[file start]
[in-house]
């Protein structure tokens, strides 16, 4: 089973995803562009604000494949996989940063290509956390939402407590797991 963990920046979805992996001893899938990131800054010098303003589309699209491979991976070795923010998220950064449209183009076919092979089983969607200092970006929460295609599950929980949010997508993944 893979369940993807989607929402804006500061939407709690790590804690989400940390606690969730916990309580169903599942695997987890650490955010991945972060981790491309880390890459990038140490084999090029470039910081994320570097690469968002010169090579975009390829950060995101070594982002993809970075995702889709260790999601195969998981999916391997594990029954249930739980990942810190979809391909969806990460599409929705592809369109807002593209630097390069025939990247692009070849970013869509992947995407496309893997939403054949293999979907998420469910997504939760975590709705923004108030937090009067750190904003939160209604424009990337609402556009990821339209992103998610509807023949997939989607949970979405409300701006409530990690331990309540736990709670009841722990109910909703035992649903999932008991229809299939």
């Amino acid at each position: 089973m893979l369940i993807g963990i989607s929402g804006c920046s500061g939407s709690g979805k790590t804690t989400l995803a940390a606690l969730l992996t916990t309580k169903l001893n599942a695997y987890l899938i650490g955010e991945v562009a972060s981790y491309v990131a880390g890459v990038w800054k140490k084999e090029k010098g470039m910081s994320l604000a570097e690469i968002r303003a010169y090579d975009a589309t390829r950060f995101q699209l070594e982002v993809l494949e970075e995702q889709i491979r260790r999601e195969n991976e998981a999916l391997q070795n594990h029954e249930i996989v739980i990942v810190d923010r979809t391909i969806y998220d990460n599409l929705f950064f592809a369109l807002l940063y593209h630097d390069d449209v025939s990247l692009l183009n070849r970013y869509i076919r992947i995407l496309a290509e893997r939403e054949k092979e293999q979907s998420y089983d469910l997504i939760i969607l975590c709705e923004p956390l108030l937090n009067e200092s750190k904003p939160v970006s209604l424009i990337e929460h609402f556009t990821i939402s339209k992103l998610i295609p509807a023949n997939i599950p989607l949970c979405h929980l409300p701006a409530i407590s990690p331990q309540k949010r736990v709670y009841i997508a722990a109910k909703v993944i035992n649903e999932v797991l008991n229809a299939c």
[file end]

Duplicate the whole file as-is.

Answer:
[in-house]
């Protein structure tokens, strides 16, 4: 089973995803562009604000494949996989940063290509956390939402407590797991 963990920046979805992996001893899938990131800054010098303003589309699209491979991976070795923010998220950064449209183009076919092979089983969607200092970006929460295609599950929980949010997508993944 893979369940993807989607929402804006500061939407709690790590804690989400940390606690969730916990309580169903599942695997987890650490955010991945972060981790491309880390890459990038140490084999090029470039910081994320570097690469968002010169090579975009390829950060995101070594982002993809970075995702889709260790999601195969998981999916391997594990029954249930739980990942810190979809391909969806990460599409929705592809369109807002593209630097390069025939990247692009070849970013869509992947995407496309893997939403054949293999979907998420469910997504939760975590709705923004108030937090009067750190904003939160209604424009990337609402556009990821339209992103998610509807023949997939989607949970979405409300701006409530990690331990309540736990709670009841722990109910909703035992649903999932008991229809299939």
């Amino acid at each position: 089973m893979l369940i993807g963990i989607s929402g804006c920046s500061g939407s709690g979805k790590t804690t989400l995803a940390a606690l969730l992996t916990t309580k169903l001893n599942a695997y987890l899938i650490g955010e991945v562009a972060s981790y491309v990131a880390g890459v990038w800054k140490k084999e090029k010098g470039m910081s994320l604000a570097e690469i968002r303003a010169y090579d975009a589309t390829r950060f995101q699209l070594e982002v993809l494949e970075e995702q889709i491979r260790r999601e195969n991976e998981a999916l391997q070795n594990h029954e249930i996989v739980i990942v810190d923010r979809t391909i969806y998220d990460n599409l929705f950064f592809a369109l807002l940063y593209h630097d390069d449209v025939s990247l692009l183009n070849r970013y869509i076919r992947i995407l496309a290509e893997r939403e054949k092979e293999q979907s998420y089983d469910l997504i939760i969607l975590c709705e923004p956390l108030l937090n009067e200092s750190k904003p939160v970006s209604l424009i990337e929460h609402f556009t990821i939402s339209k992103l998610i295609p509807a023949n997939i599950p989607l949970c979405h929980l409300p701006a409530i407590s990690p331990q309540k949010r736990v709670y009841i997508a722990a109910k909703v993944i035992n649903e999932v797991l008991n229809a299939c």